On shame and defeat

From the dirty old mess hall, you march to the brick wall
Too weary to talk and too tired to sing
And it’s all afternoon you remember your home town
All inside the walls, the walls of Red Wing

–B. Dylan

Those are often my sentiments and the feeling of incarceration and longing for home should be paid attention even though we are not actually at a reformatory. The Wikipedia article on shame (like many other Wikipedia articles, say what you will) is quite good. I am nearly paralyzed by this emotion, disabled by it, since Reeducation, I discern; shame is the name of the problem and I should study its workings.

I came to this conclusion by meditating on the defeated feeling we get in the offices. There is no way I can see to make these classes work, because we have no power over them (there are reasons for that I do not have space to discuss here). That is one element in the defeat, and the shame. I do not want to talk to anyone who is at another institution because this reality is so alien it is hard to describe, for one thing, and for another, because I am too ashamed at the way we are treated to talk to anyone, too broken-down. Antidote, perhaps: be angry instead. (“Don’t mourn, organize.”)

Hyperbole: These classes as we are required to give them are meaningless busywork for ourselves and the students and their primary purpose may be to fund the graduate program. But we do not have enough graduate students and are trying to recruit them from among the secondary school teachers. We must produce these PhDs so that the university can maintain its Carnegie category. Where WE are in all of this, and what we are doing for US today, are pertinent questions here, but the answer is: we must help the university maintain its Carnegie category so that we retain the right to exist and ideally, to improve. And the key to injecting meaning into all of this is to make these beginning classes over which we have no power work, but we cannot do this because we have no power over them, and we have no power over them because if they worked they would be more challenging and the language requirement would be cancelled. Therefore the current uncomfortable stasis must be maintained, whereby we entrap unhappy language requirement students to fund the education of PhD candidates we entrap. Have you ever heard of a PhD program that was a service PhD program, i.e. that existed primarily to serve a purpose like maintaining the university’s Carnegie category?  This is a distorted, pessimistic reading of the situation but it contains elements of truth, most notably the theme of doing impractical busywork so as to retain the right to exist, as opposed to doing meaningful work and growing.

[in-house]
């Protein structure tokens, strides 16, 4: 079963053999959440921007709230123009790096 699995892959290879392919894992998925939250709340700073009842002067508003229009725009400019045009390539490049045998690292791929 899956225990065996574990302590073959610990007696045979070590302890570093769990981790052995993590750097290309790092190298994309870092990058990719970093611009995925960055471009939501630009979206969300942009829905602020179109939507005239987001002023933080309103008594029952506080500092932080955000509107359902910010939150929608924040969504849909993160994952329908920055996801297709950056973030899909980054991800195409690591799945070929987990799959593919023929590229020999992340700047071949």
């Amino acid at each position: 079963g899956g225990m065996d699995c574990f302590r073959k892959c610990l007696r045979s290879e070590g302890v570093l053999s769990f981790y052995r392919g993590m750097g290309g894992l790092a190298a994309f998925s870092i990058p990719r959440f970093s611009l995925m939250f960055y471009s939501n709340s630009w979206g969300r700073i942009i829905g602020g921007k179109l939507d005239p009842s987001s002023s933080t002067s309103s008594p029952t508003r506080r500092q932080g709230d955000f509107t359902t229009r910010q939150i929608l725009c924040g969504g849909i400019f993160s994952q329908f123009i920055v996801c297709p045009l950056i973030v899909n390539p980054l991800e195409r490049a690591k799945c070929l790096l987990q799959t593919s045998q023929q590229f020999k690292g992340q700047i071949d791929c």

The related feeling of defeat comes from certain very tedious committee work, and I am typically far too burdened with this and with having to be in contact with the wars over the freshman sequence. It is not a question of time, it is that so much of the work is so draining and degrading — not because of what it is, or because we do not value it, but because it is not valued and we are not.

I remember coming home from a different job, after a long commute, and someone waiting who had just cleaned the house asked why I could possibly be in such a good mood after such a long day and long drive. I said well, the day was interesting and energizing, the drive was relaxing, it is nice to be home, and the house looks lovely, how can I not be in a good mood?